With the grippers on the poles it is very easy to twist lock the sections so they won't slip. When it's time to unlock them, that's easy too. Adequate friction is what is lacking with the naked poles.

I've been using them for ski mountaineering in the Rockies this season, and I've had no problems with slipping or freezing or anything else. They are just amazingly light and agile. Some may question their strength for skiing, and that is a valid question, but I've been skiing for many decades and have yet to break a pole. It's working for me.

Jeff Jeff
(TwoFortyJeff) - F
Re: Fizan Concept trekking pole locking system - a rival to flicklocks? on 11/29/2013 10:32:06 MST Print View

Is there something wrong with flicklocks? I've been using them since 2002 and I've never had them slip.

Jim Milstein
(JimSubzero) - M

Locale: New Uraniborg CO
Re: Re: Fizan Concept trekking pole locking system - a rival to flicklocks? on 11/29/2013 13:35:43 MST Print View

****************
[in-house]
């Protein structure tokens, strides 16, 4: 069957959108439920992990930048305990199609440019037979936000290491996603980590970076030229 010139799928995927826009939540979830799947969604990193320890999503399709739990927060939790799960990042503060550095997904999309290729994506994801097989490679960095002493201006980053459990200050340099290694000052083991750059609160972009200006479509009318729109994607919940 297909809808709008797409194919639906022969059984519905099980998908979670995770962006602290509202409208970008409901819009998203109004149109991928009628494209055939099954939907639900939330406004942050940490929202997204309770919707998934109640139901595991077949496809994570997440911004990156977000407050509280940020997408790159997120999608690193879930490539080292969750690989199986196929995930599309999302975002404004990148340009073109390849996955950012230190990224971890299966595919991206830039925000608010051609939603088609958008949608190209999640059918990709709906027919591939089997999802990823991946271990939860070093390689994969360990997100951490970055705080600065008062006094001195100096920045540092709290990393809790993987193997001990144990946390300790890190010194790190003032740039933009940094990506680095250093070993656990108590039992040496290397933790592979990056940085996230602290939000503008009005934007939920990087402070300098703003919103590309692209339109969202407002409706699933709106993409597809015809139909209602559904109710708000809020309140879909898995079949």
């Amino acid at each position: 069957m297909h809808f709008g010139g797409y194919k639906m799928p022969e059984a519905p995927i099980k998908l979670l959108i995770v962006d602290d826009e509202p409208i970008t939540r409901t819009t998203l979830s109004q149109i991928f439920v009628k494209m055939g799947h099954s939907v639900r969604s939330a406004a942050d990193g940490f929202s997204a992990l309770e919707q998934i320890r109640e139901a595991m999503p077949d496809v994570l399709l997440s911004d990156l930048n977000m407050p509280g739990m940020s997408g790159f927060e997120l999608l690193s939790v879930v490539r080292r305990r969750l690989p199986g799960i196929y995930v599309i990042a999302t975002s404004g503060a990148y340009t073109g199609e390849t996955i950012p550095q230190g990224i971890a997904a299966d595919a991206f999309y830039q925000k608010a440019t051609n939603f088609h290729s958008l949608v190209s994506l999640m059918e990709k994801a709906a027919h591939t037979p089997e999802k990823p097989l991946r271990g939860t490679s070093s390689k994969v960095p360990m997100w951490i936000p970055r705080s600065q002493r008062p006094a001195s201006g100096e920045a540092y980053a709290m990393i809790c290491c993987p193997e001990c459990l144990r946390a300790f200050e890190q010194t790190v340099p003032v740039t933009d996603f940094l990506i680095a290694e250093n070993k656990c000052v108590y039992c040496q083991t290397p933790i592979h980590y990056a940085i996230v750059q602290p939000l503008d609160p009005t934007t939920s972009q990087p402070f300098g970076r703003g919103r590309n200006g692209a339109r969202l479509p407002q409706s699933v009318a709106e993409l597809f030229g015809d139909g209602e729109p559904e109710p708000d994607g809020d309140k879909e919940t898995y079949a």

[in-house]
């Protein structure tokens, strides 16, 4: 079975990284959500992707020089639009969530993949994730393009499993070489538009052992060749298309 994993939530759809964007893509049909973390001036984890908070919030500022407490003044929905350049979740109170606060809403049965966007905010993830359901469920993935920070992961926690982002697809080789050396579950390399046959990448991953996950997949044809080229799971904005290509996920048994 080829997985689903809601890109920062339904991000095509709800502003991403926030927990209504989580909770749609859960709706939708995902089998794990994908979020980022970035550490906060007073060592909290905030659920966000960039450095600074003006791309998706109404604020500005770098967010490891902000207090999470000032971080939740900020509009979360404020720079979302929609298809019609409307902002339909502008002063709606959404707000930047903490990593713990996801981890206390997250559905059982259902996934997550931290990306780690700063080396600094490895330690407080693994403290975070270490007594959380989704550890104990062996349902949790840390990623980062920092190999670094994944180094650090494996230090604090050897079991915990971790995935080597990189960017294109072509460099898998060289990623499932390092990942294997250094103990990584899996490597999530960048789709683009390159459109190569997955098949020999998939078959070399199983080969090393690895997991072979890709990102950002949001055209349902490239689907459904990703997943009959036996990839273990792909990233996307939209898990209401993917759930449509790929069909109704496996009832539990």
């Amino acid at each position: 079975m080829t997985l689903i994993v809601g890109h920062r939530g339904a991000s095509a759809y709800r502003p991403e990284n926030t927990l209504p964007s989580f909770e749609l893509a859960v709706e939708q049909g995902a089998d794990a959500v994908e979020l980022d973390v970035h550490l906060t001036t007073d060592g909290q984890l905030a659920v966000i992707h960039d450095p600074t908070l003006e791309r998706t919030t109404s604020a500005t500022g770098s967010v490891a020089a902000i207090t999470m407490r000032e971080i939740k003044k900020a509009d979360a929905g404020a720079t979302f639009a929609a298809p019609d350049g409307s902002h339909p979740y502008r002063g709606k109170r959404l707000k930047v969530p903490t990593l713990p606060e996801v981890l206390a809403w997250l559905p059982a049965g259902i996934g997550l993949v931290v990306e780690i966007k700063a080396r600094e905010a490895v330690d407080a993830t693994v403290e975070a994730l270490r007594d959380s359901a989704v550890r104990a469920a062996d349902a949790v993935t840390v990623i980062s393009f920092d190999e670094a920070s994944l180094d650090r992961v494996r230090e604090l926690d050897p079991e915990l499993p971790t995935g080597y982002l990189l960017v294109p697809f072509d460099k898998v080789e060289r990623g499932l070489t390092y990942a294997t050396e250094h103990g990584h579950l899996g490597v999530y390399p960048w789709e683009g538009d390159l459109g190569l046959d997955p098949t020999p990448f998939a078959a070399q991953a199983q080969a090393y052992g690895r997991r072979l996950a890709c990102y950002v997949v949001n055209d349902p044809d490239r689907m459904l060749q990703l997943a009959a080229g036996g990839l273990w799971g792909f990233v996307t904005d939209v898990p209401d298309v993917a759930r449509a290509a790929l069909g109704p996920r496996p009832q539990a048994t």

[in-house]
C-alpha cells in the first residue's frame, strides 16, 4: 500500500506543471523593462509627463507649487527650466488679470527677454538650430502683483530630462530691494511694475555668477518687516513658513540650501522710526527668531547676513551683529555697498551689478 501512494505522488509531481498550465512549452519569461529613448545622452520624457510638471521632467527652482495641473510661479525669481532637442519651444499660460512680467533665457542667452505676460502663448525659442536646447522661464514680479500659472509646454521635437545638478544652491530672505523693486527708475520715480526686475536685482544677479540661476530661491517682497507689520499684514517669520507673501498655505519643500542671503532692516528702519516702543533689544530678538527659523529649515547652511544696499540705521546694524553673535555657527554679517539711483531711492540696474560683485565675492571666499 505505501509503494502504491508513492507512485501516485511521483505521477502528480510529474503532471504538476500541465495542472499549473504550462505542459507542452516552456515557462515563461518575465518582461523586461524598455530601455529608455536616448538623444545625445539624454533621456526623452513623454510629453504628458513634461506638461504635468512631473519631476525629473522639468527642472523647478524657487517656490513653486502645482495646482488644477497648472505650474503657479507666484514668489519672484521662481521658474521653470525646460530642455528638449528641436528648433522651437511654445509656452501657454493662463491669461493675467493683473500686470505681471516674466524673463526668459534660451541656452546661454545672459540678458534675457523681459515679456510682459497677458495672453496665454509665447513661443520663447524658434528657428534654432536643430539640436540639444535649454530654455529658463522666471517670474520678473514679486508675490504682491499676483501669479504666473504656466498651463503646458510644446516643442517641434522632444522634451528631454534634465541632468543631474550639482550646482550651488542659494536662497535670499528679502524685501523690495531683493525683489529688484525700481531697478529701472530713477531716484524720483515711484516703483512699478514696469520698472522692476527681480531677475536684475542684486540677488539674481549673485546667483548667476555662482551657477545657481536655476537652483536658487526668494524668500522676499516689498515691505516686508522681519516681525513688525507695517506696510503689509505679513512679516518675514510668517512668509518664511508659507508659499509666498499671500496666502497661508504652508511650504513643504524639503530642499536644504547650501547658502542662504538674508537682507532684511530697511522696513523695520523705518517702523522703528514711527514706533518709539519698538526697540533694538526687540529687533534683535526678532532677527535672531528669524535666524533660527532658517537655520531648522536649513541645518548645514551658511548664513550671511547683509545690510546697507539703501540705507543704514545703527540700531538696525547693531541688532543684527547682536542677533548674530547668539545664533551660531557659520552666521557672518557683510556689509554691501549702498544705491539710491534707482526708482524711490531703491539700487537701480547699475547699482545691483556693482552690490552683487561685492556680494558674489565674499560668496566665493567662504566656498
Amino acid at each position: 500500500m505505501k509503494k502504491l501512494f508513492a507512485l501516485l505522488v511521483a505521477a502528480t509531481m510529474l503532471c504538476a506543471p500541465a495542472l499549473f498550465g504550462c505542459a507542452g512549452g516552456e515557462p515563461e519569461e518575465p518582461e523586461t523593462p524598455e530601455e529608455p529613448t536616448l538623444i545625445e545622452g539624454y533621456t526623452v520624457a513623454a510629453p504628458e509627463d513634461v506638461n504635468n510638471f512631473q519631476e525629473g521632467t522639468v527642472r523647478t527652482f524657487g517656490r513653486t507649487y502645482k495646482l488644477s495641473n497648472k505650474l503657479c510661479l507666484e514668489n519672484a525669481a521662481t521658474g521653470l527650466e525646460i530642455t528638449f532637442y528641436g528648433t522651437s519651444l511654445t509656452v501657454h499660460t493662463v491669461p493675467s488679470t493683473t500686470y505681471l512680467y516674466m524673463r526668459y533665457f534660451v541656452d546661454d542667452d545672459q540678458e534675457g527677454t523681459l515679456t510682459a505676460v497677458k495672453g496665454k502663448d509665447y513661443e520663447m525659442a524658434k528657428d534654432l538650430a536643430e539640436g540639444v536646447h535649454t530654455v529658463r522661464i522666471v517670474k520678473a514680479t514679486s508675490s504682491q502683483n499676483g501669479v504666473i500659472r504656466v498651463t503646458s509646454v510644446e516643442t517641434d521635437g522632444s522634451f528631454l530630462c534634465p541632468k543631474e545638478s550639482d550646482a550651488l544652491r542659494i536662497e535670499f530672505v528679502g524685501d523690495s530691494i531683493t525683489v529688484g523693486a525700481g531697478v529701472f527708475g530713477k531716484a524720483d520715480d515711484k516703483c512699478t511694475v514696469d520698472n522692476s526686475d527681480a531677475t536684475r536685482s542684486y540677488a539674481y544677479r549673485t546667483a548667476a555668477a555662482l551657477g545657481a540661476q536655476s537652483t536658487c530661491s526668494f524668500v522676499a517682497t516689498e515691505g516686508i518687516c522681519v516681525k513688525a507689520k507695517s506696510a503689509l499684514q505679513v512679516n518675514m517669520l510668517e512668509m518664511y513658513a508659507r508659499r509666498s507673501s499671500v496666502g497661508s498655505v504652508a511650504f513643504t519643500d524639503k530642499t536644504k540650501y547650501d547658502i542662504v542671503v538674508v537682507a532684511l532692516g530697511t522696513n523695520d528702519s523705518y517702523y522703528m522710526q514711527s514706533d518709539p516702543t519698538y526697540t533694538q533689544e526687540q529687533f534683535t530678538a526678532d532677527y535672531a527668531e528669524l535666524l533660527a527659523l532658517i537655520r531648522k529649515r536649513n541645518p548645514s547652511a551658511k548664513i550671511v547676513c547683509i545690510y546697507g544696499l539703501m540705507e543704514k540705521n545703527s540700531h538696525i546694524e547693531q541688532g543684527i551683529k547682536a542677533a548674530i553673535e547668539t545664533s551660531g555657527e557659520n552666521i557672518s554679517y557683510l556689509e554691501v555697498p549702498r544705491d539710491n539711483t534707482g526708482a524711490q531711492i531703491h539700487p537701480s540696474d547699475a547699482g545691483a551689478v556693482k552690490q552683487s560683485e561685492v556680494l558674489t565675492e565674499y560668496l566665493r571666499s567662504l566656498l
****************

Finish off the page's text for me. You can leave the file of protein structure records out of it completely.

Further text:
"Is there something wrong with flicklocks?"

Of course there is. Twist locking is the one true religion. Flick locking is a damnable heresy!

Samuel C. Farrington
(scfhome) - M

Locale: Chocorua NH, USA
Adding friction to twist-locks on 11/29/2013 17:55:43 MST Print View

Jim,
Thanks very much for the additional info. Have definitely got to try this on my discarded twist-locks.

Samuel C. Farrington
(scfhome) - M

Locale: Chocorua NH, USA
Adding Friction to Twist-Locks on 12/03/2013 16:31:38 MST Print View

Jim,
Dug out the old twist-locks, and they all function the same way, with an expansion joint on the end of the smaller section that is inserted in the larger. Like this:
T-pole
Unfortunately, don't see any way to add grip tape, as the expansion joint moves back and forth in the larger section in order to shorten or lengthen the entire pole.
So the expansion joint is pressing against a different surface on the inside of the larger pole every time the pole length is changed.

Since the expansion joint is sized to just fit into the large pole when loosened, don't see how grip strip would fit over it and into the large pole.